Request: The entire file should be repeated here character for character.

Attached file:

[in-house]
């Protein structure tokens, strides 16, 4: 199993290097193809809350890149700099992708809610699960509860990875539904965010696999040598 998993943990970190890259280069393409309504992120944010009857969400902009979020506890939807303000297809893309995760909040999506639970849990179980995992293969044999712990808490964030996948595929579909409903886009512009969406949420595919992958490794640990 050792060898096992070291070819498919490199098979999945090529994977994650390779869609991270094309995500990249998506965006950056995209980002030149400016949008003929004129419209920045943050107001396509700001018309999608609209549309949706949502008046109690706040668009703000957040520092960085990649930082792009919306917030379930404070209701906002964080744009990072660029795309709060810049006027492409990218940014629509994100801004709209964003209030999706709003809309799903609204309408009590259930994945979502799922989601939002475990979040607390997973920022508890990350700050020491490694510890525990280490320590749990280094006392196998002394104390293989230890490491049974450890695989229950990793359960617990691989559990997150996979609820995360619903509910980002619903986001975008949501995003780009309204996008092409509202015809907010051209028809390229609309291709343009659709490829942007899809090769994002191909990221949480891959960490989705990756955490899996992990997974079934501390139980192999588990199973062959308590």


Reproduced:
[in-house]
């Protein structure tokens, strides 16, 4: 199993290097193809809350890149700099992708809610699960509860990875539904965010696999040598 998993943990970190890259280069393409309504992120944010009857969400902009979020506890939807303000297809893309995760909040999506639970849990179980995992293969044999712990808490964030996948595929579909409903886009512009969406949420595919992958490794640990 050792060898096992070291070819498919490199098979999945090529994977994650390779869609991270094309995500990249998506965006950056995209980002030149400016949008003929004129419209920045943050107001396509700001018309999608609209549309949706949502008046109690706040668009703000957040520092960085990649930082792009919306917030379930404070209701906002964080744009990072660029795309709060810049006027492409990218940014629509994100801004709209964003209030999706709003809309799903609204309408009590259930994945979502799922989601939002475990979040607390997973920022508890990350700050020491490694510890525990280490320590749990280094006392196998002394104390293989230890490491049974450890695989229950990793359960617990691989559990997150996979609820995360619903509910980002619903986001975008949501995003780009309204996008092409509202015809907010051209028809390229609309291709343009659709490829942007899809090769994002191909990221949480891959960490989705990756955490899996992990997974079934501390139980192999588990199973062959308590």